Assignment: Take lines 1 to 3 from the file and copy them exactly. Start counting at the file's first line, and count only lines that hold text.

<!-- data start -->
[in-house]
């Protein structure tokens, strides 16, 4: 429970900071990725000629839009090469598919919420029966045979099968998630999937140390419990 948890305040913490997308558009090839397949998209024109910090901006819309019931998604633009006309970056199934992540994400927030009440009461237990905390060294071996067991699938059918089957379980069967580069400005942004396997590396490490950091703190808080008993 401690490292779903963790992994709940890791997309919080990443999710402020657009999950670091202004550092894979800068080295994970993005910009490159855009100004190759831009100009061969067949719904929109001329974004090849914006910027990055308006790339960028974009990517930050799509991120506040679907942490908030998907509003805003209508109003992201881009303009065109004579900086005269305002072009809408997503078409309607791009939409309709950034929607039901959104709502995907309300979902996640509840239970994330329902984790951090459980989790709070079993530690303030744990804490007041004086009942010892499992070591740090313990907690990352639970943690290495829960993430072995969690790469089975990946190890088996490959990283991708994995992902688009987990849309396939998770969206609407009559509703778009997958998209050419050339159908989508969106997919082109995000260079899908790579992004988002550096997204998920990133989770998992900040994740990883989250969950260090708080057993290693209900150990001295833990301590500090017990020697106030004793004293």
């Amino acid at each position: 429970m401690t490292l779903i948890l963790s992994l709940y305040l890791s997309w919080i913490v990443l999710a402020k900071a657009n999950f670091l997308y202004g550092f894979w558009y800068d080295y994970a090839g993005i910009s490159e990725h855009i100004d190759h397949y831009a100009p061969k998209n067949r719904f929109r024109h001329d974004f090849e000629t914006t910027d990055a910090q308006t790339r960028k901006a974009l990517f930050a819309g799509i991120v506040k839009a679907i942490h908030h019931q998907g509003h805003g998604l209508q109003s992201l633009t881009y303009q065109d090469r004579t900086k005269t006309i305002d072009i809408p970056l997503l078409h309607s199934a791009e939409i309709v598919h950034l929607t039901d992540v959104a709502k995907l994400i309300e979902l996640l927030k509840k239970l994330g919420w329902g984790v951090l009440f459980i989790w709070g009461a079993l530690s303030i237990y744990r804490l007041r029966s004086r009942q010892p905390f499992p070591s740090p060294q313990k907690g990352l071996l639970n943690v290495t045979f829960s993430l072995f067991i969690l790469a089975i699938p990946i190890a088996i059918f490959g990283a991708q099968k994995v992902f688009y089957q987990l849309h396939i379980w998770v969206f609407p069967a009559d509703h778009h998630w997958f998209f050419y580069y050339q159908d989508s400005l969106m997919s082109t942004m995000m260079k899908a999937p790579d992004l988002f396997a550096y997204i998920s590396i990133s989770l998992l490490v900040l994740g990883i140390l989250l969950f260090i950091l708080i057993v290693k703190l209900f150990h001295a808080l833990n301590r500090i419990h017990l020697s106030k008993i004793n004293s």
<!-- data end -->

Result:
[in-house]
């Protein structure tokens, strides 16, 4: 429970900071990725000629839009090469598919919420029966045979099968998630999937140390419990 948890305040913490997308558009090839397949998209024109910090901006819309019931998604633009006309970056199934992540994400927030009440009461237990905390060294071996067991699938059918089957379980069967580069400005942004396997590396490490950091703190808080008993 401690490292779903963790992994709940890791997309919080990443999710402020657009999950670091202004550092894979800068080295994970993005910009490159855009100004190759831009100009061969067949719904929109001329974004090849914006910027990055308006790339960028974009990517930050799509991120506040679907942490908030998907509003805003209508109003992201881009303009065109004579900086005269305002072009809408997503078409309607791009939409309709950034929607039901959104709502995907309300979902996640509840239970994330329902984790951090459980989790709070079993530690303030744990804490007041004086009942010892499992070591740090313990907690990352639970943690290495829960993430072995969690790469089975990946190890088996490959990283991708994995992902688009987990849309396939998770969206609407009559509703778009997958998209050419050339159908989508969106997919082109995000260079899908790579992004988002550096997204998920990133989770998992900040994740990883989250969950260090708080057993290693209900150990001295833990301590500090017990020697106030004793004293």
């Amino acid at each position: 429970m401690t490292l779903i948890l963790s992994l709940y305040l890791s997309w919080i913490v990443l999710a402020k900071a657009n999950f670091l997308y202004g550092f894979w558009y800068d080295y994970a090839g993005i910009s490159e990725h855009i100004d190759h397949y831009a100009p061969k998209n067949r719904f929109r024109h001329d974004f090849e000629t914006t910027d990055a910090q308006t790339r960028k901006a974009l990517f930050a819309g799509i991120v506040k839009a679907i942490h908030h019931q998907g509003h805003g998604l209508q109003s992201l633009t881009y303009q065109d090469r004579t900086k005269t006309i305002d072009i809408p970056l997503l078409h309607s199934a791009e939409i309709v598919h950034l929607t039901d992540v959104a709502k995907l994400i309300e979902l996640l927030k509840k239970l994330g919420w329902g984790v951090l009440f459980i989790w709070g009461a079993l530690s303030i237990y744990r804490l007041r029966s004086r009942q010892p905390f499992p070591s740090p060294q313990k907690g990352l071996l639970n943690v290495t045979f829960s993430l072995f067991i969690l790469a089975i699938p990946i190890a088996i059918f490959g990283a991708q099968k994995v992902f688009y089957q987990l849309h396939i379980w998770v969206f609407p069967a009559d509703h778009h998630w997958f998209f050419y580069y050339q159908d989508s400005l969106m997919s082109t942004m995000m260079k899908a999937p790579d992004l988002f396997a550096y997204i998920s590396i990133s989770l998992l490490v900040l994740g990883i140390l989250l969950f260090i950091l708080i057993v290693k703190l209900f150990h001295a808080l833990n301590r500090i419990h017990l020697s106030k008993i004793n004293s």